I was reading a post the other day advising AWS customers to consider why they aren’t reaching 100% RI coverage. This triggered me, as 100% coverage is often not a good thing. And yes, now we have Savings Plans for Some Things in AWS, but some places remain with Reservations as the way to get consumption discounts by trading on flexibility.
And it’s that trade on flexibility that is critical.
1 year versus 3 years
First off, 3 years versus 1 year; the difference in percentage discount is often negligible, sometimes as low as 1% – 2%. Whereas, over the difference (years 2 and 3), there is the distinct possibility that a new instance type may come out, offering better power, performance, or price. That price improvement point has historically been seen as around 15%, which makes for an ideal time to “roll forward”, if you can. Reservations don’t technically STOP you from doing this, but if you’re not using the capacity you reserved then you may find your still paying for what you no longer use.
Rolling forward on services like RDS is not a problem; as the customer, you’re not managing the OS in the Virtual Machine or Container that its running in.
But in the EC2 world, you may find that your Linux or Windows OS needs an update to support the newer instance family. This was the case ones with RedHat 7.x and the change from m3 to m4; an updated Linux kernel was required. You were fortunate if you were on RedHat Enterprise Linux >=7, as this was when in-place upgrades were introduced — not that this is the recommended DevOps path (rip and replace the instance is my preference).
In-place upgrades made this something that could get you out of a lot of re-engineering if a workload was not already designed with rolling updates and instance replacement in mind. Revolutionary as this was for Redhat 7 GA in 2014, but (as a Debian Developer) Debian’s been doing that since 1996.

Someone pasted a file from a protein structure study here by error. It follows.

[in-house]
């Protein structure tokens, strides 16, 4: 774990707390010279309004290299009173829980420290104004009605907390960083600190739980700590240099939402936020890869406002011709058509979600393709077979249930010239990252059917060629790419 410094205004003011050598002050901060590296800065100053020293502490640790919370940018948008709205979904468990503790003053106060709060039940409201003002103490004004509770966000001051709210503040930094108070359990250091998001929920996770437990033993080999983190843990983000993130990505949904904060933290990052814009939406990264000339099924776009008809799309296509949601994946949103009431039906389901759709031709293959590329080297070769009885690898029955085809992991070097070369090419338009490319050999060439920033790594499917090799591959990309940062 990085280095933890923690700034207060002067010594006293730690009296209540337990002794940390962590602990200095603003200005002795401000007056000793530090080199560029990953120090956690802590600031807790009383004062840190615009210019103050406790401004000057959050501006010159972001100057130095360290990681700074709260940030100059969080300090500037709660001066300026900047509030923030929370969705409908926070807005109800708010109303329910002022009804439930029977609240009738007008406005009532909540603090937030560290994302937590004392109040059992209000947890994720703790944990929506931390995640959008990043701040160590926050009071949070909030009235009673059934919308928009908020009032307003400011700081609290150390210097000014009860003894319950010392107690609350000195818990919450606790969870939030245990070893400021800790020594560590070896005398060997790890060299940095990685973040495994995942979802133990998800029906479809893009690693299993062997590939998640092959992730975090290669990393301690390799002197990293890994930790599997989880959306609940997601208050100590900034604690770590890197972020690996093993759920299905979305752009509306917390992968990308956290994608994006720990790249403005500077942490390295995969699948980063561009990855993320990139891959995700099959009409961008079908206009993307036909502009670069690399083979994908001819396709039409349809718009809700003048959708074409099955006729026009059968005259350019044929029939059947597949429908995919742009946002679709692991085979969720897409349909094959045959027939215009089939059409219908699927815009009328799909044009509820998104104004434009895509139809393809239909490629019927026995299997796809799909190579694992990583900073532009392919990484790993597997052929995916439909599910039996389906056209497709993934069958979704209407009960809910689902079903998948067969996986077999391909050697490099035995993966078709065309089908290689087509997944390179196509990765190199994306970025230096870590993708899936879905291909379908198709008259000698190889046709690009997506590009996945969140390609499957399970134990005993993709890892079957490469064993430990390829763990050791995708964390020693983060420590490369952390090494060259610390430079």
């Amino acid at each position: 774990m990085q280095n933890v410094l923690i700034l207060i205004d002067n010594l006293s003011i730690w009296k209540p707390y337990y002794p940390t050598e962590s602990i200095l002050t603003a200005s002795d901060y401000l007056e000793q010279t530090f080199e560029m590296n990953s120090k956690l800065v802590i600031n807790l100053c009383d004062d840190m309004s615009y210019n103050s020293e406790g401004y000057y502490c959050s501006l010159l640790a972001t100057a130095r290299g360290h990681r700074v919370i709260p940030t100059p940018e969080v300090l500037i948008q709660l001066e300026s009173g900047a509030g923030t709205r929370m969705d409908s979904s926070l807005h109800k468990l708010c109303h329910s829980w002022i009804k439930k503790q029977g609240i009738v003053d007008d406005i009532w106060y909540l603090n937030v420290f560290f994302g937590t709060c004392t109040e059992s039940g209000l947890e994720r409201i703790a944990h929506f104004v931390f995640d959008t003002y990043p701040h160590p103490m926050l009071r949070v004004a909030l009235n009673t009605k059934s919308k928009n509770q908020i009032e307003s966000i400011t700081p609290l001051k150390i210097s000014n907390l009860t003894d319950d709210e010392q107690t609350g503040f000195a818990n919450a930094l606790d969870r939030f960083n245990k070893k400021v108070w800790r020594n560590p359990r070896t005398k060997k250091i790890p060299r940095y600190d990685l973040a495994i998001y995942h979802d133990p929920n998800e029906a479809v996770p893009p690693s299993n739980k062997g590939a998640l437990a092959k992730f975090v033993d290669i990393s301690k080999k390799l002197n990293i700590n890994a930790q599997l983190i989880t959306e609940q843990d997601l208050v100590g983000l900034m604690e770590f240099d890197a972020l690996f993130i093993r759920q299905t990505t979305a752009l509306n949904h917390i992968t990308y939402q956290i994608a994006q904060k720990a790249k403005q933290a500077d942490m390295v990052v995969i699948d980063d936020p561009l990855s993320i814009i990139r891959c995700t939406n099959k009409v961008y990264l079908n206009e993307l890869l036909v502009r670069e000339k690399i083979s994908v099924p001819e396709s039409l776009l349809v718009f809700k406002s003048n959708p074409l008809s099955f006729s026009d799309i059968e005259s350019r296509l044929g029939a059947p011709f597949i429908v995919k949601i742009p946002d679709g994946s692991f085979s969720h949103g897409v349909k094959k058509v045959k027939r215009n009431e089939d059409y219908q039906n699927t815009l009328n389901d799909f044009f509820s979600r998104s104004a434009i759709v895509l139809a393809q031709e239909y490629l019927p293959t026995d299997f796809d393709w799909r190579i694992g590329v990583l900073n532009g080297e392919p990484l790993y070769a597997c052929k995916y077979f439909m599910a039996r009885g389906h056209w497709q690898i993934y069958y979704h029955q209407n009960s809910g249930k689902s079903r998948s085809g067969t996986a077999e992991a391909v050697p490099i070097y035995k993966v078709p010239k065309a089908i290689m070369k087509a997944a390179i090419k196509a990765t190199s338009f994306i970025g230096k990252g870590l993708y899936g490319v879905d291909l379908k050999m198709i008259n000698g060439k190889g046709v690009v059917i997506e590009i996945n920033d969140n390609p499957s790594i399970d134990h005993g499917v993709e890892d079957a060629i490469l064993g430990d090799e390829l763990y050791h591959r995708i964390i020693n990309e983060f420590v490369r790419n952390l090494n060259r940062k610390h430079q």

Reservations in Waves
The next thing to look at is slicing your reservations into waves, to give you future flexibility.
Typically a partial or full up front payment for your reservation is going to give you the biggest discount, but at the cost of hitting your cash flow now. If you had 20 Reservations required, then you’d be tempted to acquire all of them immediately.
But wait, what happens if you change your mind for some of that workload now, or in 3 months time. And sinking all that capital now may be undesirable.
I’d strongly suggest slicing this into quarterly reservations (each at one year’s duration, as above), picking up (at most) a quarter of your fleet each time. This will, in future, give you a quarterly opportunity to adjust your coverage mix.
And while I say at most a quarter of the fleet; you may still want some flexibility to scale down a little, so perhaps your target is not continual 100% coverage, but continual 80% coverage.
This discussion is then a risk conversation, of making commitments you may want to adjust. And knowing the way you may want to adjust is something that is learnt through experience.
At each quarter, there is a smaller bump for the upfront or partial up front payment, but each of those bumps is now (and in future) a decision point.
This financial operating model may not fit your risk/reward requirements, but its worth considering your approach to long term discounts, and the flexibility you may want in future.